In Philadelphia, a new worker-owned collective, Masa Cooperativa, uses indigenous corn to create authentic corn masa to sell to local restaurants. But this collective is not unique; it is just one example of a new trend. Across the United States, undocumented entrepreneurs are increasingly creating their own businesses where they can earn a living despite lacking legal work status.
Work Authorization in the United States
For many of the nearly 11 million undocumented individuals living in the United States, a significant barrier to economic prosperity is the requirement for work authorization. Unlike U.S. citizens, born or naturalized, who are always authorized to work here, foreign citizens must rely on their immigration status for the ability to work. For that reason, those without legal status cannot obtain work authorization and so are generally unable to work legally.
With a significant labor shortage affecting the United States and no discernable immigration reform laws in sight, undocumented individuals are turning to business ownership in order to creatively pursue their passions without violating immigration laws.
Across the United States, the trend of undocumented entrepreneurs is growing. According to a bipartisan nonprofit group, New American Economy, there are over 815,000 undocumented entrepreneurs in the United States– a notable increase from 770,000 in 2016. This growth can be attributed to the lack of legal employment options for the undocumented population because, under current law, there is nothing to prevent undocumented individuals from owning a business in the United States.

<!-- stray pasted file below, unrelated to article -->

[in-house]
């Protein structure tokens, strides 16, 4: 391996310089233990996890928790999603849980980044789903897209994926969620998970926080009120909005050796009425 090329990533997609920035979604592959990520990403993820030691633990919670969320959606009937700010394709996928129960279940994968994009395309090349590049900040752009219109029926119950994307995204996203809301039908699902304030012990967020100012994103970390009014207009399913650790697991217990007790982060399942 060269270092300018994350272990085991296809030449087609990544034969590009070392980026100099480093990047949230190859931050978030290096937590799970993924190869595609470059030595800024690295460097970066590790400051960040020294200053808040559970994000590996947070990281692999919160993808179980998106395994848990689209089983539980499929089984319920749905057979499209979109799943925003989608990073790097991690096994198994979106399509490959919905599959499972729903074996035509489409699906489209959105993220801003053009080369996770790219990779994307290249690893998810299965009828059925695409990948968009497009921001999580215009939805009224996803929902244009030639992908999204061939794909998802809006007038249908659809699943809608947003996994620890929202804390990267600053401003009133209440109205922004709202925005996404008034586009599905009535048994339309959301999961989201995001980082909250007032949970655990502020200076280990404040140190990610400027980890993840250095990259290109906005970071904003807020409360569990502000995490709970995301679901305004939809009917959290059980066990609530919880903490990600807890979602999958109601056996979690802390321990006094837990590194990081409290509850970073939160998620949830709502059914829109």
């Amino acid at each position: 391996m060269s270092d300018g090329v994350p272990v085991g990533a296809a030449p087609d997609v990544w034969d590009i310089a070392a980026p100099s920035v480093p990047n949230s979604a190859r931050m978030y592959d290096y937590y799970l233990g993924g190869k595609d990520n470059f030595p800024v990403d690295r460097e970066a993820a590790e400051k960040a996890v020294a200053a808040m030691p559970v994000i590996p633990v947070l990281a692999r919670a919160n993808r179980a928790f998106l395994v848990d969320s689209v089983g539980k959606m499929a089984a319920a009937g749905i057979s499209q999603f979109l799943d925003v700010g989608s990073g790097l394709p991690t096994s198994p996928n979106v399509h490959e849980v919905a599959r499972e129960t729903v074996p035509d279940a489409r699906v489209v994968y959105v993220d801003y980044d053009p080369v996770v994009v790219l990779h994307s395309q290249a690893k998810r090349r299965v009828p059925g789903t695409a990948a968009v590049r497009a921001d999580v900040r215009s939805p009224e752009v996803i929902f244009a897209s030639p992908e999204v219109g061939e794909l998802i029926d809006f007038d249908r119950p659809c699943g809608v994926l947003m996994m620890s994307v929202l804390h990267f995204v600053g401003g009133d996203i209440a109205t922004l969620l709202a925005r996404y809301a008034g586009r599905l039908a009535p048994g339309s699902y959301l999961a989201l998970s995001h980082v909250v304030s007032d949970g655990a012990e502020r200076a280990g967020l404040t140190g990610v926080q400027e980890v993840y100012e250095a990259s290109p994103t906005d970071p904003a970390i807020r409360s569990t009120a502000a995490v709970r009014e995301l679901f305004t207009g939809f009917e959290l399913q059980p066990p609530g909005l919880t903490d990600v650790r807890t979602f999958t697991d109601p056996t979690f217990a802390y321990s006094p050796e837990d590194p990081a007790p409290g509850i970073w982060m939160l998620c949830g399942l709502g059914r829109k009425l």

Iliana G. Perez, Director of Research and Entrepreneurship at Immigrants Rising, noted this trend shows little sign of slowing down: “According to NAE, there are now 1.5 million Latino-immigrant business owners in the U.S., a net increase of 100,000 in the last two years. Today they employ more than a million people. This means that immigrants — many of whom are undocumented — now write paychecks for an increasing number of Americans.” In fact, in 2019, immigrant-owned businesses employed 8 million Americans.
In his recent article, Matthew Korfhage said a new worker-owned collective called Masa Cooperativa is providing new hope to undocumented workers in the Philadelphia region. Using traditional indigenous methods to make corn masa for tortillas, undocumented workers who jointly own the business will be able to sell corn masa to local restaurants and at special events as soon as next year.
Worker-owned cooperatives have become an increasingly popular way for immigrants to take ownership of their work and avoid the often-exploitative labor demands for undocumented individuals. Unlike traditional business models, worker-owned collectives are, as the term implies, owned and managed by their workers, typically affording each worker one vote for any management decisions.